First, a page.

Pakistan Institute of Development Economics



Effects of Industrial Growth on Hong Kong Trade

Author: Ronald Hsia

Industrial growth with its increasing demand for capital equipment and raw materials and consequent diversification of products is bound to affect the trade pattern of an economy. The extent of such effects depends on a host of conditions, the more important of which include 1) the size, geogra¬phical location, and resource endowments of the economy, 2) the relative importance of external trade, 3) the level of economic development, 4) the motivation and model of industrial development, and 5) the insti¬tutional framework. These factors operate, in the case of Hong Kong’s industrial growth, to generate greater effects on external trade. Hong Kong, with a total land area of less than 400 square miles, is endowed with negligible natural resources for industrial purposes, while economic development remains at a stage of almost complete reliance on imported capital equipment. On the other hand, it is favoured by a shel¬tered deepwater harbour and a geographical location at the south gate of Mainland China with easy accessibility to all parts of the Far East. Conse¬quently, entrepot trade flourished and predominated in the Hong Kong economy prior to the rapid industrial growth in the 1950’s. The develop¬ment of this trade and the necessary facilities (such as banking, insurance, shipping, shiprepairing and warehousing services) has been, to a large extent, responsible for the entrepreneurs’ global outlook and the export oriented industrial development. Such a course is faciUtated by government policy under which trade, industry and foreign exchange are subject to minimal controls, and duties are levied only on a very few commodities for revenue purposes.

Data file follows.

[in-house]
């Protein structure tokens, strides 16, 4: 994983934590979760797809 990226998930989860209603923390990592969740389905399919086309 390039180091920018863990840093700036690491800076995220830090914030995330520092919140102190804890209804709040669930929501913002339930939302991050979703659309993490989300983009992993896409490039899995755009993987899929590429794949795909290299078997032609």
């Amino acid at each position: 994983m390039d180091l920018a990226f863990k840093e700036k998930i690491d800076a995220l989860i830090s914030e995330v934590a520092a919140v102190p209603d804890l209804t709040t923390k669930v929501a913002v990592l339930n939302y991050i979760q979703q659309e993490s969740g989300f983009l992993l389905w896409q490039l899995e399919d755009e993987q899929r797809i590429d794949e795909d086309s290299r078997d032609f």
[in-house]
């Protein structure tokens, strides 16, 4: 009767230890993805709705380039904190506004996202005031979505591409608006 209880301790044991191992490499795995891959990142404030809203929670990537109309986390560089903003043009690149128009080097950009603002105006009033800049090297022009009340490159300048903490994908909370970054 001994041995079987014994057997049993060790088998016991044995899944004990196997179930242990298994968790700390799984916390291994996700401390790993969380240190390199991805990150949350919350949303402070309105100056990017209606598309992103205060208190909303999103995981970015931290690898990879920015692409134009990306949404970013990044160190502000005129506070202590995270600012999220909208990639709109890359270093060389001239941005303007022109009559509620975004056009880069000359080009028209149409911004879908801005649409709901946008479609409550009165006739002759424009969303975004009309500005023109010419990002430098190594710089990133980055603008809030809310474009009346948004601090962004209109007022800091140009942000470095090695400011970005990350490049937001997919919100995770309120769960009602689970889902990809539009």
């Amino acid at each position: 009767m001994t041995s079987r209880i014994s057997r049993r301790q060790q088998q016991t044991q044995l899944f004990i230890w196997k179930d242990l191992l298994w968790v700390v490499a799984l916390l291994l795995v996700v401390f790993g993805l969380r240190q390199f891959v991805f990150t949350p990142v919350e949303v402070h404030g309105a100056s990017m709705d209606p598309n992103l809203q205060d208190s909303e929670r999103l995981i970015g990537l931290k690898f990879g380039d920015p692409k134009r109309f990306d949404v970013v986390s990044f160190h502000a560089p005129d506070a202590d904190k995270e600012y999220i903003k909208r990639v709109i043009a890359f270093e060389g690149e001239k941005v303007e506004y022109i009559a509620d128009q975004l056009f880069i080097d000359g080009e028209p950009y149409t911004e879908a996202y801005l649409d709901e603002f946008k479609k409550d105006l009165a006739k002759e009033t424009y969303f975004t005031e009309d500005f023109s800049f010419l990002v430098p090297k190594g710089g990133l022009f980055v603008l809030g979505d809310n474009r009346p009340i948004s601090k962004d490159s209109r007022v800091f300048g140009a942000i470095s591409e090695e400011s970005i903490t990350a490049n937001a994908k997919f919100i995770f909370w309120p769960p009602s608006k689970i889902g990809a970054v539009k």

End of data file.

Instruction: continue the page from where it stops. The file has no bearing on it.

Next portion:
Ronald Hsia

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